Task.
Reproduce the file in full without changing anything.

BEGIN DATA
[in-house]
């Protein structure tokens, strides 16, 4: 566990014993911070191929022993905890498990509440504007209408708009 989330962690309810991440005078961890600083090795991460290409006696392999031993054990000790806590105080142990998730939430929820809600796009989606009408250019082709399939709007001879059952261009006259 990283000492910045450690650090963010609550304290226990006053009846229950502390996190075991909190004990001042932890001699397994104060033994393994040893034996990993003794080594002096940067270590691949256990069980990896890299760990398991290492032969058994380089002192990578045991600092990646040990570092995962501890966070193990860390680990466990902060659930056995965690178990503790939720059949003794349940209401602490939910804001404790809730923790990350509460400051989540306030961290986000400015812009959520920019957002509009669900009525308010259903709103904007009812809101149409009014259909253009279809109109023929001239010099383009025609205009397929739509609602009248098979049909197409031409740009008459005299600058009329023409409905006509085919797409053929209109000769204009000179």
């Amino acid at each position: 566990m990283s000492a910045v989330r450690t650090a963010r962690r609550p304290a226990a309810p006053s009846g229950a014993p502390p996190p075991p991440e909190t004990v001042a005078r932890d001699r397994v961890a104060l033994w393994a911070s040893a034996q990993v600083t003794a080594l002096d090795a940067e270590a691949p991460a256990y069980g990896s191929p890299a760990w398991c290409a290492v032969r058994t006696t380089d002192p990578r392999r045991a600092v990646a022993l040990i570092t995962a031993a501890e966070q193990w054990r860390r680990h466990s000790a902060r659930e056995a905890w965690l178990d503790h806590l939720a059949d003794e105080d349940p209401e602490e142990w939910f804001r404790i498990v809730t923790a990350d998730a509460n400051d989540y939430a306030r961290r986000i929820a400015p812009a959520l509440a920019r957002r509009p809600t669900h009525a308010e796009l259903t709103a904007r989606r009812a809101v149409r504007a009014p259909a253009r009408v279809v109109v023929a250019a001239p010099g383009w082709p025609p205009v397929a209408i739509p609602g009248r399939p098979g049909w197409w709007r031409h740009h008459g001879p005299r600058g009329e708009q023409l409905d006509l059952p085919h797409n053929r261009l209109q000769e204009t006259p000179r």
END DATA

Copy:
[in-house]
């Protein structure tokens, strides 16, 4: 566990014993911070191929022993905890498990509440504007209408708009 989330962690309810991440005078961890600083090795991460290409006696392999031993054990000790806590105080142990998730939430929820809600796009989606009408250019082709399939709007001879059952261009006259 990283000492910045450690650090963010609550304290226990006053009846229950502390996190075991909190004990001042932890001699397994104060033994393994040893034996990993003794080594002096940067270590691949256990069980990896890299760990398991290492032969058994380089002192990578045991600092990646040990570092995962501890966070193990860390680990466990902060659930056995965690178990503790939720059949003794349940209401602490939910804001404790809730923790990350509460400051989540306030961290986000400015812009959520920019957002509009669900009525308010259903709103904007009812809101149409009014259909253009279809109109023929001239010099383009025609205009397929739509609602009248098979049909197409031409740009008459005299600058009329023409409905006509085919797409053929209109000769204009000179």
């Amino acid at each position: 566990m990283s000492a910045v989330r450690t650090a963010r962690r609550p304290a226990a309810p006053s009846g229950a014993p502390p996190p075991p991440e909190t004990v001042a005078r932890d001699r397994v961890a104060l033994w393994a911070s040893a034996q990993v600083t003794a080594l002096d090795a940067e270590a691949p991460a256990y069980g990896s191929p890299a760990w398991c290409a290492v032969r058994t006696t380089d002192p990578r392999r045991a600092v990646a022993l040990i570092t995962a031993a501890e966070q193990w054990r860390r680990h466990s000790a902060r659930e056995a905890w965690l178990d503790h806590l939720a059949d003794e105080d349940p209401e602490e142990w939910f804001r404790i498990v809730t923790a990350d998730a509460n400051d989540y939430a306030r961290r986000i929820a400015p812009a959520l509440a920019r957002r509009p809600t669900h009525a308010e796009l259903t709103a904007r989606r009812a809101v149409r504007a009014p259909a253009r009408v279809v109109v023929a250019a001239p010099g383009w082709p025609p205009v397929a209408i739509p609602g009248r399939p098979g049909w197409w709007r031409h740009h008459g001879p005299r600058g009329e708009q023409l409905d006509l059952p085919h797409n053929r261009l209109q000769e204009t006259p000179r």